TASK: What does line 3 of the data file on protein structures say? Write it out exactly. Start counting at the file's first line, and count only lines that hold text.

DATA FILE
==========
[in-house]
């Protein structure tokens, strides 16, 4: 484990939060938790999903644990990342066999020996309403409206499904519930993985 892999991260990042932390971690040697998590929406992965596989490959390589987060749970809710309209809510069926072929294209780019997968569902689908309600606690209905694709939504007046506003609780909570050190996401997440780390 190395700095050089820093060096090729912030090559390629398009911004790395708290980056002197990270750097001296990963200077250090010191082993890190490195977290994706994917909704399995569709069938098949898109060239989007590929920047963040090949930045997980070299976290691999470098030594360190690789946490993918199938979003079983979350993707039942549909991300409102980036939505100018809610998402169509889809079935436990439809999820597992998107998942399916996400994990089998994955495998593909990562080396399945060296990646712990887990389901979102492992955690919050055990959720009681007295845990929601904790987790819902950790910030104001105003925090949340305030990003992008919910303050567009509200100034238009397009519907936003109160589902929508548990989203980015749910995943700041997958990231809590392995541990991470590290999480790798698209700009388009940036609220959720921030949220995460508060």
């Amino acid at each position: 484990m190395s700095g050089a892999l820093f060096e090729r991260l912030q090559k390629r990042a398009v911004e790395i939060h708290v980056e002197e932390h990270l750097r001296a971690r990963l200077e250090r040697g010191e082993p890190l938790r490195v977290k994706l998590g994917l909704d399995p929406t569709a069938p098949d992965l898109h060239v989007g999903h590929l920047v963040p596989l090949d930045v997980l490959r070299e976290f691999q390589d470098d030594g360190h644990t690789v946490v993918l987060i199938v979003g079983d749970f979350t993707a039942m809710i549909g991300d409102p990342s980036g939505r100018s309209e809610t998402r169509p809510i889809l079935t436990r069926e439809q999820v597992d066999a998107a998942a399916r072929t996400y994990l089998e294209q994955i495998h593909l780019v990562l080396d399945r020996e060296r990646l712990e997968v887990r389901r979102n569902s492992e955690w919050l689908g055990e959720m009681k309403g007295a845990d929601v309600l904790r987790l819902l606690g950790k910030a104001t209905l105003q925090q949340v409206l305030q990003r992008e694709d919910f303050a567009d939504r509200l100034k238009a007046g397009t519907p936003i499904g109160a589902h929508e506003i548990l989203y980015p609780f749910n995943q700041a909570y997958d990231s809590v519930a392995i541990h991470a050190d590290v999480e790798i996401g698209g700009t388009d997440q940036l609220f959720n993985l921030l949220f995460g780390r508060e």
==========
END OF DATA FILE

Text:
């Amino acid at each position: 484990m190395s700095g050089a892999l820093f060096e090729r991260l912030q090559k390629r990042a398009v911004e790395i939060h708290v980056e002197e932390h990270l750097r001296a971690r990963l200077e250090r040697g010191e082993p890190l938790r490195v977290k994706l998590g994917l909704d399995p929406t569709a069938p098949d992965l898109h060239v989007g999903h590929l920047v963040p596989l090949d930045v997980l490959r070299e976290f691999q390589d470098d030594g360190h644990t690789v946490v993918l987060i199938v979003g079983d749970f979350t993707a039942m809710i549909g991300d409102p990342s980036g939505r100018s309209e809610t998402r169509p809510i889809l079935t436990r069926e439809q999820v597992d066999a998107a998942a399916r072929t996400y994990l089998e294209q994955i495998h593909l780019v990562l080396d399945r020996e060296r990646l712990e997968v887990r389901r979102n569902s492992e955690w919050l689908g055990e959720m009681k309403g007295a845990d929601v309600l904790r987790l819902l606690g950790k910030a104001t209905l105003q925090q949340v409206l305030q990003r992008e694709d919910f303050a567009d939504r509200l100034k238009a007046g397009t519907p936003i499904g109160a589902h929508e506003i548990l989203y980015p609780f749910n995943q700041a909570y997958d990231s809590v519930a392995i541990h991470a050190d590290v999480e790798i996401g698209g700009t388009d997440q940036l609220f959720n993985l921030l949220f995460g780390r508060e």